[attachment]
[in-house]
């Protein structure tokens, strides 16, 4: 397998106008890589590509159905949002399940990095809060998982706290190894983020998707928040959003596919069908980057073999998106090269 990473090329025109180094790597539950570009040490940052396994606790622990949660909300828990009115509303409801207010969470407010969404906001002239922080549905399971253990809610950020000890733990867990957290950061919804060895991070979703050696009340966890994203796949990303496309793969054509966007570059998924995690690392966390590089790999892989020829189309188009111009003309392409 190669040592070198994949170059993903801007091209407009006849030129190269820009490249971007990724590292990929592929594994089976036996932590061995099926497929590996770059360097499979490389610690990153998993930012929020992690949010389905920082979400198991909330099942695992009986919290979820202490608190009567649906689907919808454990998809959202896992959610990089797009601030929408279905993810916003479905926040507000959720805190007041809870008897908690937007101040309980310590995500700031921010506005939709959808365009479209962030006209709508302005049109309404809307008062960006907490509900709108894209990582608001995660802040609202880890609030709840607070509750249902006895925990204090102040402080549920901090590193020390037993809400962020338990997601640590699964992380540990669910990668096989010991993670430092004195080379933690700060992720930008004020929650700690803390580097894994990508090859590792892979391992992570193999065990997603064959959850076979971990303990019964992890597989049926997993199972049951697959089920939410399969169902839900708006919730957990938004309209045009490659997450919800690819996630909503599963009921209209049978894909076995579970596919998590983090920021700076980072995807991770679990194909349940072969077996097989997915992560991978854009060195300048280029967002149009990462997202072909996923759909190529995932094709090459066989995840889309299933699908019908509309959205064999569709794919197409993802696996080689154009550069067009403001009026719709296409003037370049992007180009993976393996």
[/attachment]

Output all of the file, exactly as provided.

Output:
[in-house]
């Protein structure tokens, strides 16, 4: 397998106008890589590509159905949002399940990095809060998982706290190894983020998707928040959003596919069908980057073999998106090269 990473090329025109180094790597539950570009040490940052396994606790622990949660909300828990009115509303409801207010969470407010969404906001002239922080549905399971253990809610950020000890733990867990957290950061919804060895991070979703050696009340966890994203796949990303496309793969054509966007570059998924995690690392966390590089790999892989020829189309188009111009003309392409 190669040592070198994949170059993903801007091209407009006849030129190269820009490249971007990724590292990929592929594994089976036996932590061995099926497929590996770059360097499979490389610690990153998993930012929020992690949010389905920082979400198991909330099942695992009986919290979820202490608190009567649906689907919808454990998809959202896992959610990089797009601030929408279905993810916003479905926040507000959720805190007041809870008897908690937007101040309980310590995500700031921010506005939709959808365009479209962030006209709508302005049109309404809307008062960006907490509900709108894209990582608001995660802040609202880890609030709840607070509750249902006895925990204090102040402080549920901090590193020390037993809400962020338990997601640590699964992380540990669910990668096989010991993670430092004195080379933690700060992720930008004020929650700690803390580097894994990508090859590792892979391992992570193999065990997603064959959850076979971990303990019964992890597989049926997993199972049951697959089920939410399969169902839900708006919730957990938004309209045009490659997450919800690819996630909503599963009921209209049978894909076995579970596919998590983090920021700076980072995807991770679990194909349940072969077996097989997915992560991978854009060195300048280029967002149009990462997202072909996923759909190529995932094709090459066989995840889309299933699908019908509309959205064999569709794919197409993802696996080689154009550069067009403001009026719709296409003037370049992007180009993976393996």